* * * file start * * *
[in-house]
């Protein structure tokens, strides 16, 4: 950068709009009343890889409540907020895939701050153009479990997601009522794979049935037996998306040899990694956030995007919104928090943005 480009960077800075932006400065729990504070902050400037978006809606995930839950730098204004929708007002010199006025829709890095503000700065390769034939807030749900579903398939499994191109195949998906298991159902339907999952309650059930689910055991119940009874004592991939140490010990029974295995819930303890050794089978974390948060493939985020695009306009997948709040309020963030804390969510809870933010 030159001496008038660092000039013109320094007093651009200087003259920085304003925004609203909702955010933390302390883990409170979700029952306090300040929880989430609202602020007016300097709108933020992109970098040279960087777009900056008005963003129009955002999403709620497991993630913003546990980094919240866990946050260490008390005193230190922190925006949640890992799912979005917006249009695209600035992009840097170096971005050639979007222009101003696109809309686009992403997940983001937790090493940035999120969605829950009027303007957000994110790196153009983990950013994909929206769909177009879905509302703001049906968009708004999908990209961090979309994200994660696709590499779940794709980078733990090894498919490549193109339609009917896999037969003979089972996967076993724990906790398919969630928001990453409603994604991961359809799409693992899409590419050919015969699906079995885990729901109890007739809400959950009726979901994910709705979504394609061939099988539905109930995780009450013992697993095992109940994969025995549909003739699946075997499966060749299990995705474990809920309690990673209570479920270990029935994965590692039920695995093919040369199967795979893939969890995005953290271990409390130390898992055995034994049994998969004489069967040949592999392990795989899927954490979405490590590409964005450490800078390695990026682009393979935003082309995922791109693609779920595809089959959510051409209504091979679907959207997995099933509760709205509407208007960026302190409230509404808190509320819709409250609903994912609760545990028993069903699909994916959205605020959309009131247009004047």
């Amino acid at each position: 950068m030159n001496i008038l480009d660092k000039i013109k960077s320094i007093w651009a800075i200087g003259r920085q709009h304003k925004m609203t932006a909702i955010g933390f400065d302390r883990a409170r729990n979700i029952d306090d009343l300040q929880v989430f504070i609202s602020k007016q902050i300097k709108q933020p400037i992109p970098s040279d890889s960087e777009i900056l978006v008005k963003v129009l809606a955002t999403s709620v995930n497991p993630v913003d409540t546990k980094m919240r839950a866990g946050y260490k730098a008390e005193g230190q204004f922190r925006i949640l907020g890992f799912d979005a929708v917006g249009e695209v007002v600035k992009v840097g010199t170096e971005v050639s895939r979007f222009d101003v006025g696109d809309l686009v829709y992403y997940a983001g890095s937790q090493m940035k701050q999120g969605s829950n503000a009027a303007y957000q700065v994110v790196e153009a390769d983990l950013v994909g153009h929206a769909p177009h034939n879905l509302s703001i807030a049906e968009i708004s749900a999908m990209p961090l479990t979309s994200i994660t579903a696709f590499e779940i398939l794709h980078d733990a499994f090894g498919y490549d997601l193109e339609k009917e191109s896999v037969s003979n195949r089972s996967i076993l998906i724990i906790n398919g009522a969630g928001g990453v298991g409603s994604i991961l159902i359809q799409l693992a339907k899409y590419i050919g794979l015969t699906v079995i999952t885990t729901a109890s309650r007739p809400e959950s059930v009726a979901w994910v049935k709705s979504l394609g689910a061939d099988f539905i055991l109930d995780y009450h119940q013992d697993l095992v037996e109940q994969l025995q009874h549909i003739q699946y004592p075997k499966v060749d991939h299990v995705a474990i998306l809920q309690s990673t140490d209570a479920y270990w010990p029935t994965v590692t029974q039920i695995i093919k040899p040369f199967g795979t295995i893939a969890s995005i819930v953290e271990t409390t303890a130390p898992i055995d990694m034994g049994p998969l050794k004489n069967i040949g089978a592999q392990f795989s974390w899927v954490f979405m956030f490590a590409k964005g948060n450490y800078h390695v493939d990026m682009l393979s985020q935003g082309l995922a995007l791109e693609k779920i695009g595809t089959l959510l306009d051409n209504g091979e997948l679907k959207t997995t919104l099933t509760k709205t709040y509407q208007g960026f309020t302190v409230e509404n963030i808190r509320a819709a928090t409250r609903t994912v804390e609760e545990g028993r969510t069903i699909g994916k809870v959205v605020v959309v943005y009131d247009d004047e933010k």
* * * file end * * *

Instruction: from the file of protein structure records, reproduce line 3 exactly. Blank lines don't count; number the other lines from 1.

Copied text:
């Amino acid at each position: 950068m030159n001496i008038l480009d660092k000039i013109k960077s320094i007093w651009a800075i200087g003259r920085q709009h304003k925004m609203t932006a909702i955010g933390f400065d302390r883990a409170r729990n979700i029952d306090d009343l300040q929880v989430f504070i609202s602020k007016q902050i300097k709108q933020p400037i992109p970098s040279d890889s960087e777009i900056l978006v008005k963003v129009l809606a955002t999403s709620v995930n497991p993630v913003d409540t546990k980094m919240r839950a866990g946050y260490k730098a008390e005193g230190q204004f922190r925006i949640l907020g890992f799912d979005a929708v917006g249009e695209v007002v600035k992009v840097g010199t170096e971005v050639s895939r979007f222009d101003v006025g696109d809309l686009v829709y992403y997940a983001g890095s937790q090493m940035k701050q999120g969605s829950n503000a009027a303007y957000q700065v994110v790196e153009a390769d983990l950013v994909g153009h929206a769909p177009h034939n879905l509302s703001i807030a049906e968009i708004s749900a999908m990209p961090l479990t979309s994200i994660t579903a696709f590499e779940i398939l794709h980078d733990a499994f090894g498919y490549d997601l193109e339609k009917e191109s896999v037969s003979n195949r089972s996967i076993l998906i724990i906790n398919g009522a969630g928001g990453v298991g409603s994604i991961l159902i359809q799409l693992a339907k899409y590419i050919g794979l015969t699906v079995i999952t885990t729901a109890s309650r007739p809400e959950s059930v009726a979901w994910v049935k709705s979504l394609g689910a061939d099988f539905i055991l109930d995780y009450h119940q013992d697993l095992v037996e109940q994969l025995q009874h549909i003739q699946y004592p075997k499966v060749d991939h299990v995705a474990i998306l809920q309690s990673t140490d209570a479920y270990w010990p029935t994965v590692t029974q039920i695995i093919k040899p040369f199967g795979t295995i893939a969890s995005i819930v953290e271990t409390t303890a130390p898992i055995d990694m034994g049994p998969l050794k004489n069967i040949g089978a592999q392990f795989s974390w899927v954490f979405m956030f490590a590409k964005g948060n450490y800078h390695v493939d990026m682009l393979s985020q935003g082309l995922a995007l791109e693609k779920i695009g595809t089959l959510l306009d051409n209504g091979e997948l679907k959207t997995t919104l099933t509760k709205t709040y509407q208007g960026f309020t302190v409230e509404n963030i808190r509320a819709a928090t409250r609903t994912v804390e609760e545990g028993r969510t069903i699909g994916k809870v959205v605020v959309v943005y009131d247009d004047e933010k």